another in her work, but rather her practices can morph—the drawings are as sculptural
as the sculptures are graphic.”
Whiteread’s dedication to drawing began early in her career, in 1992-1993, during a
pivotal artist’s residency in Berlin in which she developed central elements of her
sculpture and drawing practice. The result of this residency was the first and, until
now, the last museum exhibition dedicated to her drawings. However, her work on
paper has continued to evolve in the years since and remains a crucial aspect of her
art. The importance of this practice and its parallel relation to Whiteread’s sculptural
work are reflected in the layout of her current workspace where a dedicated drawing
studio is detached from the sculpture studio. The exhibition explores the thematic
connections between her sculptures and her drawings. Projects featured include House
(1993) a monumental cast of a nineteenth-century terrace house in the East End of
London for which she won Britain’s Turner Prize, the Water Tower (1998) which graced
the skyline of downtown New York, Vienna’s Holocaust Memorial (2000), Monument
(2001) created for the empty plinth in Trafalgar Square, and Embankment (2005-2006)
installed in the Tate Modern’s vast Turbine Hall.
Among the special features of the installation is a vitrine reminiscent of a “cabinet of
curiosities” filled with objects selected by the artist. The found objects and souvenirs
were gathered by Whiteread from various sources such as attics, thrift stores, and more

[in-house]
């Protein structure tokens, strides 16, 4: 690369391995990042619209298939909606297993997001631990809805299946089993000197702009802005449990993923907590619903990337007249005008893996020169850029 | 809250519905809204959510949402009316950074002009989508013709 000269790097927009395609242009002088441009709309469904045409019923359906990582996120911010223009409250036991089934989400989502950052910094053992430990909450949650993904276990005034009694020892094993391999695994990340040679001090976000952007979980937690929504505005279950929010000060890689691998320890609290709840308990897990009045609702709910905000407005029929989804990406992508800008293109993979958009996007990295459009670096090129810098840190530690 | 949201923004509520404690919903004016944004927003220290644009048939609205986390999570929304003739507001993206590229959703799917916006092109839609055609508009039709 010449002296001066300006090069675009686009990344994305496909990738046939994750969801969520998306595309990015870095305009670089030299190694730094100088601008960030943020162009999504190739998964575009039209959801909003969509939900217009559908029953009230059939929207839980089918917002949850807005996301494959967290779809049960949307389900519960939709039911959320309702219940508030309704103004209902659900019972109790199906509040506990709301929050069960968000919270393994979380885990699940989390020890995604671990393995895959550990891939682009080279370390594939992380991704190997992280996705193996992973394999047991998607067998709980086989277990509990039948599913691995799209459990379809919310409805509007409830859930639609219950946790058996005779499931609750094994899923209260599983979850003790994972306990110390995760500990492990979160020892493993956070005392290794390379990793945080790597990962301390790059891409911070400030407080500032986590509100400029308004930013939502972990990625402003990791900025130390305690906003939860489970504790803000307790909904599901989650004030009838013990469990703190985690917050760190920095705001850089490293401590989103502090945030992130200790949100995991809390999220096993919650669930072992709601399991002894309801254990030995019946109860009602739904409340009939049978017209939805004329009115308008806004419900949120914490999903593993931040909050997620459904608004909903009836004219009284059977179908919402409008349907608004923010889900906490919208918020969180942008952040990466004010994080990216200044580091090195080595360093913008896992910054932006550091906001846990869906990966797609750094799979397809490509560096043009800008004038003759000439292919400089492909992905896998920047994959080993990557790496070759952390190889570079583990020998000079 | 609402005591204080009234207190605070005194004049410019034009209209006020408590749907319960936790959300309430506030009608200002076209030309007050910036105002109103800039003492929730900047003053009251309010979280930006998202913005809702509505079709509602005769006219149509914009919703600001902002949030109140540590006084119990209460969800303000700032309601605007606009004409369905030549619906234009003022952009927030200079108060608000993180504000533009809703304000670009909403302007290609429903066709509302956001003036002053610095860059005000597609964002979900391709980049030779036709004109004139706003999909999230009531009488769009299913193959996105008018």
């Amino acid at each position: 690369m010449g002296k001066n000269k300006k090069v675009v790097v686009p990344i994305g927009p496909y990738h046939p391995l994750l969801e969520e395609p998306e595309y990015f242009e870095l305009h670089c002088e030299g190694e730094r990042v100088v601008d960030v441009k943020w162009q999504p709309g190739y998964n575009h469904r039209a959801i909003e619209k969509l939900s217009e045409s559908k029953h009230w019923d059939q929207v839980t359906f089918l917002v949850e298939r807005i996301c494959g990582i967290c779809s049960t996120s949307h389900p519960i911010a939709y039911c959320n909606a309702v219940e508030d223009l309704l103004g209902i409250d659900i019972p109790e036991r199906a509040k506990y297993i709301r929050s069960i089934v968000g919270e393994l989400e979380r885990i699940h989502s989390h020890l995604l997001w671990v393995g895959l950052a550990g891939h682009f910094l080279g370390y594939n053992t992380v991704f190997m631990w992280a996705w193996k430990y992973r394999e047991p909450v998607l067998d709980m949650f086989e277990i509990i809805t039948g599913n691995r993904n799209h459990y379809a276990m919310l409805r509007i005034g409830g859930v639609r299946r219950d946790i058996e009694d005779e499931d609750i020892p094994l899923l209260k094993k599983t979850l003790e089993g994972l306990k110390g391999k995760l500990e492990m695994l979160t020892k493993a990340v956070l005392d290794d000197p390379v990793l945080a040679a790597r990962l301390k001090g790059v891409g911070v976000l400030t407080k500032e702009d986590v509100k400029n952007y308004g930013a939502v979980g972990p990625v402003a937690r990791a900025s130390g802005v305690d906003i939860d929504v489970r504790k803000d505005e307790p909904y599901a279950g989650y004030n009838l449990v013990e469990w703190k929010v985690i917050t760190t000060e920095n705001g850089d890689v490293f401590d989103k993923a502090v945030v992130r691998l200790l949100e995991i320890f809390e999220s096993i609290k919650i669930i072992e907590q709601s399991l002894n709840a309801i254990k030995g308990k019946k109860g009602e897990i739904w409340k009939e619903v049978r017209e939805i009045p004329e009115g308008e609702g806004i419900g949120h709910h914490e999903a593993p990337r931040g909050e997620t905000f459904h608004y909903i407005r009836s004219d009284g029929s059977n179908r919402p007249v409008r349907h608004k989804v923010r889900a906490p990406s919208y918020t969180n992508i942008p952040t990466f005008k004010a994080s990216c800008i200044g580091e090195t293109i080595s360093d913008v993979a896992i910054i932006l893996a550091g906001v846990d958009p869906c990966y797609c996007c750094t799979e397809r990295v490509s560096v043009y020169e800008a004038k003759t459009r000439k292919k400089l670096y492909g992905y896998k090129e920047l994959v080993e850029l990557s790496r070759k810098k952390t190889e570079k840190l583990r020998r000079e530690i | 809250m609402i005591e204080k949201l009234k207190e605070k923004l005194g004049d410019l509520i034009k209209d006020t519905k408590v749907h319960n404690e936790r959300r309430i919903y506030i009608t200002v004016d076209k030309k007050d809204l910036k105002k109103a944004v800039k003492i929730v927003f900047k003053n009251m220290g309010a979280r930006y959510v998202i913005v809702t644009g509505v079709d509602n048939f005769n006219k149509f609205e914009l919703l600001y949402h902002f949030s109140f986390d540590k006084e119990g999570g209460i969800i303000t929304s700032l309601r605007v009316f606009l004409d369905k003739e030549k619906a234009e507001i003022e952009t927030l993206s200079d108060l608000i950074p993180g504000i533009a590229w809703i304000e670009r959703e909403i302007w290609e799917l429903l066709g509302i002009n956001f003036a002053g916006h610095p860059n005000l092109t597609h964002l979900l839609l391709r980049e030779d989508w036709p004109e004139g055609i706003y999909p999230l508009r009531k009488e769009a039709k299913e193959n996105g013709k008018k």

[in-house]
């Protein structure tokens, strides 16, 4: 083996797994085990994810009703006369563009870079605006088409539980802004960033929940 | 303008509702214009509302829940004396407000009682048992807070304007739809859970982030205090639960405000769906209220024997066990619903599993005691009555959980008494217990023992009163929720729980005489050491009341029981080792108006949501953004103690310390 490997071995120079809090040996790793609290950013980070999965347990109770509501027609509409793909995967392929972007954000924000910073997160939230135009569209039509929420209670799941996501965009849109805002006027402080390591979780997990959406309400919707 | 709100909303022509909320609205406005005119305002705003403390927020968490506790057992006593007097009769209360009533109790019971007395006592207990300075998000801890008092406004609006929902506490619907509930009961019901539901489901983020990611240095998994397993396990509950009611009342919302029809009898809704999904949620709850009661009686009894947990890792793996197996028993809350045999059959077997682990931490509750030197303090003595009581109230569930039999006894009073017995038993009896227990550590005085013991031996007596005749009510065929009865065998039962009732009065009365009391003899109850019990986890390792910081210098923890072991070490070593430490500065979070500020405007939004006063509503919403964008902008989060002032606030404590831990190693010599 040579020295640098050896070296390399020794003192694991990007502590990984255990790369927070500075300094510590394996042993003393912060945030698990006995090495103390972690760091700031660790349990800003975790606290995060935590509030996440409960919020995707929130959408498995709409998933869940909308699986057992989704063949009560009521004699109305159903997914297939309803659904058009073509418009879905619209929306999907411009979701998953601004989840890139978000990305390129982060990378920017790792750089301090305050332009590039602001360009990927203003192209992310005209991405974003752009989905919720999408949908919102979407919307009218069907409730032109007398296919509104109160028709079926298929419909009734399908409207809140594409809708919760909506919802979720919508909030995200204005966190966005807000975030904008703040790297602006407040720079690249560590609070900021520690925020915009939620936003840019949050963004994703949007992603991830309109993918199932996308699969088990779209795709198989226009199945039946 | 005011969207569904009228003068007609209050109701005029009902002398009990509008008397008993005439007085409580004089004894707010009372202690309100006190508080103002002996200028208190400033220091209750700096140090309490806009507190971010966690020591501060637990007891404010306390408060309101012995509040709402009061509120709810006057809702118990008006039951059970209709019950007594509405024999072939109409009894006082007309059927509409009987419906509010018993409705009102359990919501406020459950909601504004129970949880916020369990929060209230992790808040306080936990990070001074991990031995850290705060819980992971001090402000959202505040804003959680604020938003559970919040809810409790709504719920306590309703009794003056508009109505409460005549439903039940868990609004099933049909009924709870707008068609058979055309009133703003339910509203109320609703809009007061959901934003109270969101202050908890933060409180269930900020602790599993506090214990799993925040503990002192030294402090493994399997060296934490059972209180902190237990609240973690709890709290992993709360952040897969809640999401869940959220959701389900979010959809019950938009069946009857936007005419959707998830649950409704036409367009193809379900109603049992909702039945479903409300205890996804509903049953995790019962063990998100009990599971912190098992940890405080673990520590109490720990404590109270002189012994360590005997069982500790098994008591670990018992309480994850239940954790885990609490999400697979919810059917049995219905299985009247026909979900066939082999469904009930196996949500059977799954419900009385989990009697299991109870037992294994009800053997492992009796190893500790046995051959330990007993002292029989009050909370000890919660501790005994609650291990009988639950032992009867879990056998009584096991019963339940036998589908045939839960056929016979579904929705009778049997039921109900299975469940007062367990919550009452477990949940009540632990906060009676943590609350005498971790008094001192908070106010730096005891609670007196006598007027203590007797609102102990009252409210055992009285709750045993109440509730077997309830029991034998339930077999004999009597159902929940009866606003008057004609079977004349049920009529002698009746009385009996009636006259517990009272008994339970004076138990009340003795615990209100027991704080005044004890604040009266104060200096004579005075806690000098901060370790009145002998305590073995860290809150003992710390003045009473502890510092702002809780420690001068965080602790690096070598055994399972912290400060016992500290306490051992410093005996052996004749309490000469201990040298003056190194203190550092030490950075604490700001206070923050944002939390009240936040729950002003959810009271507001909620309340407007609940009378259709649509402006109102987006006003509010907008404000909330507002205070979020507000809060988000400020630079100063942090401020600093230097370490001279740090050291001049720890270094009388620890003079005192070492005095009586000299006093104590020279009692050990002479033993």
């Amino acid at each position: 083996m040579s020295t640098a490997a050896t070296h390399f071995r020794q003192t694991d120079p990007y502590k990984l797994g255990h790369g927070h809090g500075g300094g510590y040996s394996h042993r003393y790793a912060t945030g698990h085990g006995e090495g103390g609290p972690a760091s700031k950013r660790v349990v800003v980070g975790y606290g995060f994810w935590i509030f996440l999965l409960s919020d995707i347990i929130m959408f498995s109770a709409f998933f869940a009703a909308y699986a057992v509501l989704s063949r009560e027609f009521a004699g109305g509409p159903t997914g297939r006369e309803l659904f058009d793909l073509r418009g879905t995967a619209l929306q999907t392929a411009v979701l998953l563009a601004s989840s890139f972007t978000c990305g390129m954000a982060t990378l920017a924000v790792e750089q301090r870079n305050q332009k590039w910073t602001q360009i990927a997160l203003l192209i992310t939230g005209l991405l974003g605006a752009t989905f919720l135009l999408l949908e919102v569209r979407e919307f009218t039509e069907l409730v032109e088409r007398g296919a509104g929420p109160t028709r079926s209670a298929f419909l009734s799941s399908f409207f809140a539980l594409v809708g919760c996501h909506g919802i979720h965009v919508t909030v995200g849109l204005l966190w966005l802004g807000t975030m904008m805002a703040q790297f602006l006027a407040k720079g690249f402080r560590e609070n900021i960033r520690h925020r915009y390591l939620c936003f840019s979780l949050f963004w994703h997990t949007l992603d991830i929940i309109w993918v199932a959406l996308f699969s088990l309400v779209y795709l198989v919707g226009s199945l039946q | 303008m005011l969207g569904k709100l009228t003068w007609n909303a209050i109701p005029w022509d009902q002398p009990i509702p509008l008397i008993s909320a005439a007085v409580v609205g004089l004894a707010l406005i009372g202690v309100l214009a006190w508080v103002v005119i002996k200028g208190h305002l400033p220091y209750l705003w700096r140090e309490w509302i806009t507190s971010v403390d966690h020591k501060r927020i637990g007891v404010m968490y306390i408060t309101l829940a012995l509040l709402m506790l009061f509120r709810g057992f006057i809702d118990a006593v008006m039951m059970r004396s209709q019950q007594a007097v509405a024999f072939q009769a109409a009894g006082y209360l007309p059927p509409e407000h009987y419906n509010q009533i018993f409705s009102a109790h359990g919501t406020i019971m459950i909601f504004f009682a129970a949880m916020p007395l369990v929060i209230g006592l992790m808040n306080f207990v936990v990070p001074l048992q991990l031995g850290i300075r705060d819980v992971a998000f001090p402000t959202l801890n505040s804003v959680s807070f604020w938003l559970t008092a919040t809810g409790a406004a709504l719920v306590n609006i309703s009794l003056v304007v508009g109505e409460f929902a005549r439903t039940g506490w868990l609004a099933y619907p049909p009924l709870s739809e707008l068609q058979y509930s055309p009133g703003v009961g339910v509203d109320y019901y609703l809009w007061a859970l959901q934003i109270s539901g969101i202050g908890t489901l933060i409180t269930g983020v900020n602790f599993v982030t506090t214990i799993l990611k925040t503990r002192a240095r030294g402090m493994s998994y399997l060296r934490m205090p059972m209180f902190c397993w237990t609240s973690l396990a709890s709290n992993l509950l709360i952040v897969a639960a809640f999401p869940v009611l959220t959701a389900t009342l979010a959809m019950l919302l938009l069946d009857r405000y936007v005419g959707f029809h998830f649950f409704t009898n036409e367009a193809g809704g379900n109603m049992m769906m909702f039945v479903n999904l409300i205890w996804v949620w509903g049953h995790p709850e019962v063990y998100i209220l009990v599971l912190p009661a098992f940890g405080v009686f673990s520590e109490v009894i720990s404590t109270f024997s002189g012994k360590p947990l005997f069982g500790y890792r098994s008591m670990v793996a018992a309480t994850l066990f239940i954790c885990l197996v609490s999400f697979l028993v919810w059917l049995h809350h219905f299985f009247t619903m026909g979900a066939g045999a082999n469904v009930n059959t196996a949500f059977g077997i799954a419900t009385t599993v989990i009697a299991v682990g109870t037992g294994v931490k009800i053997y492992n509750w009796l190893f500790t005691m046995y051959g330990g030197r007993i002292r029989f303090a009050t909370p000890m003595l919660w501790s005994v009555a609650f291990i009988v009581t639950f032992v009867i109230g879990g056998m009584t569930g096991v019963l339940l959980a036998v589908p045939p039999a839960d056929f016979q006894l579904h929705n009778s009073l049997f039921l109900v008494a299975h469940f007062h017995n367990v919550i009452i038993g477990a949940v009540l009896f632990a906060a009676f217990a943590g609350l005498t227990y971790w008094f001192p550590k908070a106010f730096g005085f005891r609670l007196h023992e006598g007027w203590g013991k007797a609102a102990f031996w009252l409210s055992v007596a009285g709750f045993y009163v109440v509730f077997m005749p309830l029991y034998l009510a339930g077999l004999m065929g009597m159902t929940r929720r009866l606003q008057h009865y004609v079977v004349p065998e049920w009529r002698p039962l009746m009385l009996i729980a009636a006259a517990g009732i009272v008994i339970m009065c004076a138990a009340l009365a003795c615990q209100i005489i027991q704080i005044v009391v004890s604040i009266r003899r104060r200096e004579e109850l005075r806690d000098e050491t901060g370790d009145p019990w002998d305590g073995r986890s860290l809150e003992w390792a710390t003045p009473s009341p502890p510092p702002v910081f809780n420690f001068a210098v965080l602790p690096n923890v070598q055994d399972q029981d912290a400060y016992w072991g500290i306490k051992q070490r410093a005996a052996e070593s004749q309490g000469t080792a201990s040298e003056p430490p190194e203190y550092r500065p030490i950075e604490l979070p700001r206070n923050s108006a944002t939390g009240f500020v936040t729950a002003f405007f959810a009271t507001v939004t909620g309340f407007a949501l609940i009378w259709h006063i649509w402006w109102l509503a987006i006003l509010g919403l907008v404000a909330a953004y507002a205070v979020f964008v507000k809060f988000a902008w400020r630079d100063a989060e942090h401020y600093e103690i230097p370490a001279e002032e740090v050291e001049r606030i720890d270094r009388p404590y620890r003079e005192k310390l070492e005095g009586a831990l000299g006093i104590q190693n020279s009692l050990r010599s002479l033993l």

recently eBay. She compares the objects to sketchbooks and, as such, they are central
to her thought process and creative practice. The vitrine includes fossils, dental molds,
a box of buttons, shoe forms, and other items together with small casts and works by
the artist. A separate case will include a selection of work by Whiteread based on found
postcards. As a group, these objects belong to Whiteread’s collection of captured
memories and, ultimately, to her expanded notion of drawing.
Catalogue, Special Edition, and Public Programs
The exhibition is accompanied by a 224-page, fully-illustrated catalogue with essays by
exhibition curator Allegra Pesenti and Ann Gallagher, Head of Collections (British Art)
at the Tate. The catalogue is published by the Hammer Museum and DelMonico Books,
an imprint of Prestel Publishing. Retail price $50.00.
The exhibition will also be accompanied by a full range of free public programs at the
Hammer Museum:
Sunday, January 31, 2pm

Thursday, February 18, 7pm
Join us for an evening of short films by Gordon Matta-Clark, Robert Smithson, Bruce
, Kiki Smith, and more. The notion of time, and altering delineations of
space—positive and negative, interior and exterior, human and natural—are explored
through a range of compositions and choreographies. These artists share an interest in
traces, and their moving images can be considered drawings in time, as well as timed

$10 registration includes lunch
Enrollment is limited; please call 310-443-7047 for further information or to
reserve your spot.
Saturday, February 27, 10am to 3pm
Los Angeles-based artist and choreographer Sara Wookey will guide participants in
creating a conceptual map of the Hammer Museum. Participants will explore how people